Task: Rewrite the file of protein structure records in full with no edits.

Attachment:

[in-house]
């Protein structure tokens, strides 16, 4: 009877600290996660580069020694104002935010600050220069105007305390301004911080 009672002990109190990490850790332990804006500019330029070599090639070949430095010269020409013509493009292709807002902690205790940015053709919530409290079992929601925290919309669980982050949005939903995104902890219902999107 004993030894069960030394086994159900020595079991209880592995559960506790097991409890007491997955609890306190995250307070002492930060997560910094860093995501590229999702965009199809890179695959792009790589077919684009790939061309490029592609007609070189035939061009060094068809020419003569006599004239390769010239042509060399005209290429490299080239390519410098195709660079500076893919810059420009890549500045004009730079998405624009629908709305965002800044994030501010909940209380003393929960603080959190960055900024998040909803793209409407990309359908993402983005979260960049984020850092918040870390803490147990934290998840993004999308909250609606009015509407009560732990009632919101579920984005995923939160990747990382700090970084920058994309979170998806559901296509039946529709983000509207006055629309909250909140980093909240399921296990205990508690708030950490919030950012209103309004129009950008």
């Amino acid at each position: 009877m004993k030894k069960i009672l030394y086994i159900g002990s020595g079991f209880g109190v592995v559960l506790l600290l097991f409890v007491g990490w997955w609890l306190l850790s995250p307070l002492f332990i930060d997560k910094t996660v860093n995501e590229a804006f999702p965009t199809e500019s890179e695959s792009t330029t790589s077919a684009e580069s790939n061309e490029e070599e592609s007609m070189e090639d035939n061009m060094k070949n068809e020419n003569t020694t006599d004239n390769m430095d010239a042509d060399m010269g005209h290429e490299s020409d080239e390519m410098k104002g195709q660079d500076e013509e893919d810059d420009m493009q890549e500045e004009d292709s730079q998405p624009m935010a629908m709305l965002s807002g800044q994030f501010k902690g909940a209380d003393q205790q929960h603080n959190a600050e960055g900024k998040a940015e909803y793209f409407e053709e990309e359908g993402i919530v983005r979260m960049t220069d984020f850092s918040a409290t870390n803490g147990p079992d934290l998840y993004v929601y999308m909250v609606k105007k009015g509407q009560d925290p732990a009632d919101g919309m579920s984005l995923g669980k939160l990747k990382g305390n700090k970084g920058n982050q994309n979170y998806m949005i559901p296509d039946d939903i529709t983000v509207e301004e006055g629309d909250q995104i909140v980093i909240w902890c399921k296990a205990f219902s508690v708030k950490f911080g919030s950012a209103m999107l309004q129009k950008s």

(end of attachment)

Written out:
[in-house]
């Protein structure tokens, strides 16, 4: 009877600290996660580069020694104002935010600050220069105007305390301004911080 009672002990109190990490850790332990804006500019330029070599090639070949430095010269020409013509493009292709807002902690205790940015053709919530409290079992929601925290919309669980982050949005939903995104902890219902999107 004993030894069960030394086994159900020595079991209880592995559960506790097991409890007491997955609890306190995250307070002492930060997560910094860093995501590229999702965009199809890179695959792009790589077919684009790939061309490029592609007609070189035939061009060094068809020419003569006599004239390769010239042509060399005209290429490299080239390519410098195709660079500076893919810059420009890549500045004009730079998405624009629908709305965002800044994030501010909940209380003393929960603080959190960055900024998040909803793209409407990309359908993402983005979260960049984020850092918040870390803490147990934290998840993004999308909250609606009015509407009560732990009632919101579920984005995923939160990747990382700090970084920058994309979170998806559901296509039946529709983000509207006055629309909250909140980093909240399921296990205990508690708030950490919030950012209103309004129009950008």
């Amino acid at each position: 009877m004993k030894k069960i009672l030394y086994i159900g002990s020595g079991f209880g109190v592995v559960l506790l600290l097991f409890v007491g990490w997955w609890l306190l850790s995250p307070l002492f332990i930060d997560k910094t996660v860093n995501e590229a804006f999702p965009t199809e500019s890179e695959s792009t330029t790589s077919a684009e580069s790939n061309e490029e070599e592609s007609m070189e090639d035939n061009m060094k070949n068809e020419n003569t020694t006599d004239n390769m430095d010239a042509d060399m010269g005209h290429e490299s020409d080239e390519m410098k104002g195709q660079d500076e013509e893919d810059d420009m493009q890549e500045e004009d292709s730079q998405p624009m935010a629908m709305l965002s807002g800044q994030f501010k902690g909940a209380d003393q205790q929960h603080n959190a600050e960055g900024k998040a940015e909803y793209f409407e053709e990309e359908g993402i919530v983005r979260m960049t220069d984020f850092s918040a409290t870390n803490g147990p079992d934290l998840y993004v929601y999308m909250v609606k105007k009015g509407q009560d925290p732990a009632d919101g919309m579920s984005l995923g669980k939160l990747k990382g305390n700090k970084g920058n982050q994309n979170y998806m949005i559901p296509d039946d939903i529709t983000v509207e301004e006055g629309d909250q995104i909140v980093i909240w902890c399921k296990a205990f219902s508690v708030k950490f911080g919030s950012a209103m999107l309004q129009k950008s």